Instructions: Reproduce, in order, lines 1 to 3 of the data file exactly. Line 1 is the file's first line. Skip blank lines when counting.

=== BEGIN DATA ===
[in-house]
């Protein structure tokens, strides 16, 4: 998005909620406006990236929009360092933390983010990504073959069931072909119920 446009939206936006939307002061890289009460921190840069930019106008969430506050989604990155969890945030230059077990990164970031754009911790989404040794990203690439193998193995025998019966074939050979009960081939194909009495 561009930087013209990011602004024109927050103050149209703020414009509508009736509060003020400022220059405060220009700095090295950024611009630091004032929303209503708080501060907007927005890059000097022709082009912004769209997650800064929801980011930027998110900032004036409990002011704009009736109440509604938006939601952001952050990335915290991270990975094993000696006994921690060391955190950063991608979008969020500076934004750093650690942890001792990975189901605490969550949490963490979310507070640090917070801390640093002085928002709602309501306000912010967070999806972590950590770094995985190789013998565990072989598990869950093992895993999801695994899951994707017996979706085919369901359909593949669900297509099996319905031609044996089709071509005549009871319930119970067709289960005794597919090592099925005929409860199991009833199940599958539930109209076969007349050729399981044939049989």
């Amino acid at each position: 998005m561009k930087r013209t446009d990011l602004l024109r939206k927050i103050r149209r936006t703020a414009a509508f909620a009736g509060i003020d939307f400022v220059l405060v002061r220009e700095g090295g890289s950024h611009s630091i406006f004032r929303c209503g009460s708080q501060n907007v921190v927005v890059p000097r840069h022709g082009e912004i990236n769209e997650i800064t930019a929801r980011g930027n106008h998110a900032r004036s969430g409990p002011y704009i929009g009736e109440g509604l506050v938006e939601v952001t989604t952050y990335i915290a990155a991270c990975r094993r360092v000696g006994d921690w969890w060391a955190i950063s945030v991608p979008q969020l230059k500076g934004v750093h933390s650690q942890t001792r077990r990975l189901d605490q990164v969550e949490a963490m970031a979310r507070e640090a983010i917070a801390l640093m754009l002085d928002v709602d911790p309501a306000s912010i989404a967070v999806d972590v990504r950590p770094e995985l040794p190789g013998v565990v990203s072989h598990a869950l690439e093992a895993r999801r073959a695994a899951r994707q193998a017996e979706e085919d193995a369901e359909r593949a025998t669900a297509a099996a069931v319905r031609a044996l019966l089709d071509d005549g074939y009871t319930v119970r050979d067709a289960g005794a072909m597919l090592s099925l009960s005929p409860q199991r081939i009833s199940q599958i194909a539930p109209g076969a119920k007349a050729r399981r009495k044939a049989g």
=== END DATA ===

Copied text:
[in-house]
């Protein structure tokens, strides 16, 4: 998005909620406006990236929009360092933390983010990504073959069931072909119920 446009939206936006939307002061890289009460921190840069930019106008969430506050989604990155969890945030230059077990990164970031754009911790989404040794990203690439193998193995025998019966074939050979009960081939194909009495 561009930087013209990011602004024109927050103050149209703020414009509508009736509060003020400022220059405060220009700095090295950024611009630091004032929303209503708080501060907007927005890059000097022709082009912004769209997650800064929801980011930027998110900032004036409990002011704009009736109440509604938006939601952001952050990335915290991270990975094993000696006994921690060391955190950063991608979008969020500076934004750093650690942890001792990975189901605490969550949490963490979310507070640090917070801390640093002085928002709602309501306000912010967070999806972590950590770094995985190789013998565990072989598990869950093992895993999801695994899951994707017996979706085919369901359909593949669900297509099996319905031609044996089709071509005549009871319930119970067709289960005794597919090592099925005929409860199991009833199940599958539930109209076969007349050729399981044939049989």
């Amino acid at each position: 998005m561009k930087r013209t446009d990011l602004l024109r939206k927050i103050r149209r936006t703020a414009a509508f909620a009736g509060i003020d939307f400022v220059l405060v002061r220009e700095g090295g890289s950024h611009s630091i406006f004032r929303c209503g009460s708080q501060n907007v921190v927005v890059p000097r840069h022709g082009e912004i990236n769209e997650i800064t930019a929801r980011g930027n106008h998110a900032r004036s969430g409990p002011y704009i929009g009736e109440g509604l506050v938006e939601v952001t989604t952050y990335i915290a990155a991270c990975r094993r360092v000696g006994d921690w969890w060391a955190i950063s945030v991608p979008q969020l230059k500076g934004v750093h933390s650690q942890t001792r077990r990975l189901d605490q990164v969550e949490a963490m970031a979310r507070e640090a983010i917070a801390l640093m754009l002085d928002v709602d911790p309501a306000s912010i989404a967070v999806d972590v990504r950590p770094e995985l040794p190789g013998v565990v990203s072989h598990a869950l690439e093992a895993r999801r073959a695994a899951r994707q193998a017996e979706e085919d193995a369901e359909r593949a025998t669900a297509a099996a069931v319905r031609a044996l019966l089709d071509d005549g074939y009871t319930v119970r050979d067709a289960g005794a072909m597919l090592s099925l009960s005929p409860q199991r081939i009833s199940q599958i194909a539930p109209g076969a119920k007349a050729r399981r009495k044939a049989g």